Can anyone explain the math behind this one? I mean, if the normal image is made up by summing the two values from each half of a dual pixel, which each collect half the light, how is it better than just halving brightness in the original image?

The only way I could see it helping is if the file format runs out of bits to store the max value from combining the dual pixels. That is the case for jpegs which drop some of the highlight detail, but I'd be surprised if it is the case for regular RAW files.

Each half-pixel is going through an analog-to-digital converter and ends up in a 14 bit memory slot as a number between 0 and 16383, for example 8375 being 10 0000 1011 0111 and 8402 being 10 0000 1101 0010. The two half-pixels are then added together into a new 14 bit memory slot, 8375+8402=16777 or 100 0001 1000 1001 which wouldn't fit in 14 bits. The value is clamped to largest number you can encode with 14 bits: 16383=11 1111 1111 1111. Blown higlight.

If you have dual pixel raw turned on, you'd have two pictures in your .CR2, one with blown hilights being clamped to 11 1111 1111 1111 and one with 10 0000 1101 0010. The number of extra stops of hilights is 0.034285: (ln(16777)-ln(16383))/ln(2)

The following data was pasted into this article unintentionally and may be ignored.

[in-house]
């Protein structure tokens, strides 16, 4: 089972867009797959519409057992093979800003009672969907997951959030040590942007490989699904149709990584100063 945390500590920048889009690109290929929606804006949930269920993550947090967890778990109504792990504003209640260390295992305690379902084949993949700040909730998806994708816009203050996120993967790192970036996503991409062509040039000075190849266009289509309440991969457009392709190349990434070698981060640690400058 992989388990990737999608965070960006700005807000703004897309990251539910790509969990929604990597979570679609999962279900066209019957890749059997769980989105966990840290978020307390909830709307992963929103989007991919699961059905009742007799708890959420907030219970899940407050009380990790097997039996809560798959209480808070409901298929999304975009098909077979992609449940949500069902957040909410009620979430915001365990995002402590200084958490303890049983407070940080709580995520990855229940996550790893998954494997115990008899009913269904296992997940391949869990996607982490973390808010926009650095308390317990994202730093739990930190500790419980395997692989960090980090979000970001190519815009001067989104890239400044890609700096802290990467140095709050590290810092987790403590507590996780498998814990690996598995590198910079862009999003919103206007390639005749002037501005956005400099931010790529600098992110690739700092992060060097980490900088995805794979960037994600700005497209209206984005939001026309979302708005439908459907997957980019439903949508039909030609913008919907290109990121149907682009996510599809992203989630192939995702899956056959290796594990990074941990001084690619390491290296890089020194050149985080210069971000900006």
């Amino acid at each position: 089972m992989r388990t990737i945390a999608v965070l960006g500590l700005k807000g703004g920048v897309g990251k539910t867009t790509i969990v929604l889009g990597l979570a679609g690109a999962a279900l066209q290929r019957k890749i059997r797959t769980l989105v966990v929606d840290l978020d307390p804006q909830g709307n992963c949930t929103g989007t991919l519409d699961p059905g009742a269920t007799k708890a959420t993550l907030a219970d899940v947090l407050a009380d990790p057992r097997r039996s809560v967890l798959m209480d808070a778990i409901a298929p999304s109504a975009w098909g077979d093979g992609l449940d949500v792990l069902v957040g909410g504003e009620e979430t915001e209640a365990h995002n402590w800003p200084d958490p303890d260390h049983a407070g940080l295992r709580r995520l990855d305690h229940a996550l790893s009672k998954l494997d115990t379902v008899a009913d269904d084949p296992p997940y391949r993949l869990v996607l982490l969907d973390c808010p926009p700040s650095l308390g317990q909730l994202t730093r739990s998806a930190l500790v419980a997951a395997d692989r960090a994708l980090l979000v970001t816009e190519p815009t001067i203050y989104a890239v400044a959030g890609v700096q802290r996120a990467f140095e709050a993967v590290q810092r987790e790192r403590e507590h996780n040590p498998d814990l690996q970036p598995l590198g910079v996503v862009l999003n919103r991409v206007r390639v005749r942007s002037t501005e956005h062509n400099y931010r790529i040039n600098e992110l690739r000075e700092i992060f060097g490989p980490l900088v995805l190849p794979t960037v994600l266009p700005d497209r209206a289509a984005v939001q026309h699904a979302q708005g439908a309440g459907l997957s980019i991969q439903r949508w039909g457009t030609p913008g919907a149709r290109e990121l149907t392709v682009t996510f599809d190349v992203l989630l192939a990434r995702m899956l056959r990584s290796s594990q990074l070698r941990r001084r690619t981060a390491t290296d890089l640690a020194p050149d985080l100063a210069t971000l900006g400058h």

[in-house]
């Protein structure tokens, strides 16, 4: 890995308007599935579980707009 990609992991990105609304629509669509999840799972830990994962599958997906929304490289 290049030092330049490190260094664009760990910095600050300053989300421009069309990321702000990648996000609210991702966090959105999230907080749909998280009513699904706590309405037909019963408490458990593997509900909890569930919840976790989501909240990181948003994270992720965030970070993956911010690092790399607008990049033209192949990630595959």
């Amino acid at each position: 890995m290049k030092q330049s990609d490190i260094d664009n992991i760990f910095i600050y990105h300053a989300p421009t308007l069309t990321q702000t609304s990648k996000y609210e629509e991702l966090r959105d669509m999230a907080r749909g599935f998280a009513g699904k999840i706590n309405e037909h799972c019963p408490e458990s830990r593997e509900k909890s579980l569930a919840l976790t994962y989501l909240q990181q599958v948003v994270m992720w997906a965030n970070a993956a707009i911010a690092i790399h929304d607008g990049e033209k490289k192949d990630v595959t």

The largest gain from this is when you almost blow out both half-pixels: 11 1111 1111 1110+11 1111 1111 1110=111 1111 1111 1100 (3276 in decimal) which gives .9999 stops extra hilight detail which means very close to double the brightness recorded. The math behind the number of stops: (ln(32764)-ln(16383))/ln(2) ≃ .999912

In short, as long as your hilights are at most blown by just a hair under a stop, this would make them recoverable, albeit with a minor parallax shift. Anything over 1 stop would still give an extra stop of hilights in the gradient towards the blown-out region.

Canon could implement this hilight recovery directly in camera, if they were to add a 15th bit to the .CR2 format.

But then, the .CR2 format also wastes a few bits on a non-zero black point (which is really good for shadow denoise) so we wouldn't get 15 bits of DR just like that.